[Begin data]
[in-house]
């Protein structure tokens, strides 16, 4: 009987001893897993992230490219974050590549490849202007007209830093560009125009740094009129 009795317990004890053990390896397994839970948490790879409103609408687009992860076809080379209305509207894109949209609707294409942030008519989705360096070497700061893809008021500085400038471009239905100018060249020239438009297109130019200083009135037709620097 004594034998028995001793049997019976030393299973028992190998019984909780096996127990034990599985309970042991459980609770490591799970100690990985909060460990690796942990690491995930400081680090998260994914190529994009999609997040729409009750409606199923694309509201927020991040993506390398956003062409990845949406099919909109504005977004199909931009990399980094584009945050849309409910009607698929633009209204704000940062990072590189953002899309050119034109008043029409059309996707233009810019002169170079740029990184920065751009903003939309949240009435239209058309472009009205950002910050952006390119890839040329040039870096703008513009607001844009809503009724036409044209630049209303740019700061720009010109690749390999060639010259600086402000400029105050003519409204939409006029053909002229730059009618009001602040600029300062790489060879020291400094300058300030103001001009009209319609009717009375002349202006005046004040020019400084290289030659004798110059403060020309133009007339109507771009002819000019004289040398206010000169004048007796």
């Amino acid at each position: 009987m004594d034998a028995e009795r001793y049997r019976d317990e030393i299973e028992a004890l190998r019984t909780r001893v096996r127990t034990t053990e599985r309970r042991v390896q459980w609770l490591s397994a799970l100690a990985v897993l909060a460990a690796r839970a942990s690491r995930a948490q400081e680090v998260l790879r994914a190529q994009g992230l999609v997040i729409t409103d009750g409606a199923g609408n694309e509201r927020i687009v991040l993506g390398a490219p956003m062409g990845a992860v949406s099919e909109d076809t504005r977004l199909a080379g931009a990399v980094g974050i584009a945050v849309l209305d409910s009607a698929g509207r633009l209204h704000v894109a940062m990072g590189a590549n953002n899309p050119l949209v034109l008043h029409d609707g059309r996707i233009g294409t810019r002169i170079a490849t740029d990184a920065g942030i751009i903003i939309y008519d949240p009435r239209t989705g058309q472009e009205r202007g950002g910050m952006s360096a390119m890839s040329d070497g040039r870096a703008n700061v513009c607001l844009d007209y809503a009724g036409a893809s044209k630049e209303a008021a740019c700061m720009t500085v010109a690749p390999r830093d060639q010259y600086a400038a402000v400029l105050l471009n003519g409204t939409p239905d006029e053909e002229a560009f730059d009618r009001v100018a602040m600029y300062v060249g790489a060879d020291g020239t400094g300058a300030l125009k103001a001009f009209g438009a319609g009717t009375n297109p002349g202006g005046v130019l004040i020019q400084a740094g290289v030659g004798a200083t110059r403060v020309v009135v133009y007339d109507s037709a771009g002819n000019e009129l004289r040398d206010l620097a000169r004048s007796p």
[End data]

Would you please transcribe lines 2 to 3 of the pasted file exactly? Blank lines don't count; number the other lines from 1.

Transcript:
């Protein structure tokens, strides 16, 4: 009987001893897993992230490219974050590549490849202007007209830093560009125009740094009129 009795317990004890053990390896397994839970948490790879409103609408687009992860076809080379209305509207894109949209609707294409942030008519989705360096070497700061893809008021500085400038471009239905100018060249020239438009297109130019200083009135037709620097 004594034998028995001793049997019976030393299973028992190998019984909780096996127990034990599985309970042991459980609770490591799970100690990985909060460990690796942990690491995930400081680090998260994914190529994009999609997040729409009750409606199923694309509201927020991040993506390398956003062409990845949406099919909109504005977004199909931009990399980094584009945050849309409910009607698929633009209204704000940062990072590189953002899309050119034109008043029409059309996707233009810019002169170079740029990184920065751009903003939309949240009435239209058309472009009205950002910050952006390119890839040329040039870096703008513009607001844009809503009724036409044209630049209303740019700061720009010109690749390999060639010259600086402000400029105050003519409204939409006029053909002229730059009618009001602040600029300062790489060879020291400094300058300030103001001009009209319609009717009375002349202006005046004040020019400084290289030659004798110059403060020309133009007339109507771009002819000019004289040398206010000169004048007796």
């Amino acid at each position: 009987m004594d034998a028995e009795r001793y049997r019976d317990e030393i299973e028992a004890l190998r019984t909780r001893v096996r127990t034990t053990e599985r309970r042991v390896q459980w609770l490591s397994a799970l100690a990985v897993l909060a460990a690796r839970a942990s690491r995930a948490q400081e680090v998260l790879r994914a190529q994009g992230l999609v997040i729409t409103d009750g409606a199923g609408n694309e509201r927020i687009v991040l993506g390398a490219p956003m062409g990845a992860v949406s099919e909109d076809t504005r977004l199909a080379g931009a990399v980094g974050i584009a945050v849309l209305d409910s009607a698929g509207r633009l209204h704000v894109a940062m990072g590189a590549n953002n899309p050119l949209v034109l008043h029409d609707g059309r996707i233009g294409t810019r002169i170079a490849t740029d990184a920065g942030i751009i903003i939309y008519d949240p009435r239209t989705g058309q472009e009205r202007g950002g910050m952006s360096a390119m890839s040329d070497g040039r870096a703008n700061v513009c607001l844009d007209y809503a009724g036409a893809s044209k630049e209303a008021a740019c700061m720009t500085v010109a690749p390999r830093d060639q010259y600086a400038a402000v400029l105050l471009n003519g409204t939409p239905d006029e053909e002229a560009f730059d009618r009001v100018a602040m600029y300062v060249g790489a060879d020291g020239t400094g300058a300030l125009k103001a001009f009209g438009a319609g009717t009375n297109p002349g202006g005046v130019l004040i020019q400084a740094g290289v030659g004798a200083t110059r403060v020309v009135v133009y007339d109507s037709a771009g002819n000019e009129l004289r040398d206010l620097a000169r004048s007796p």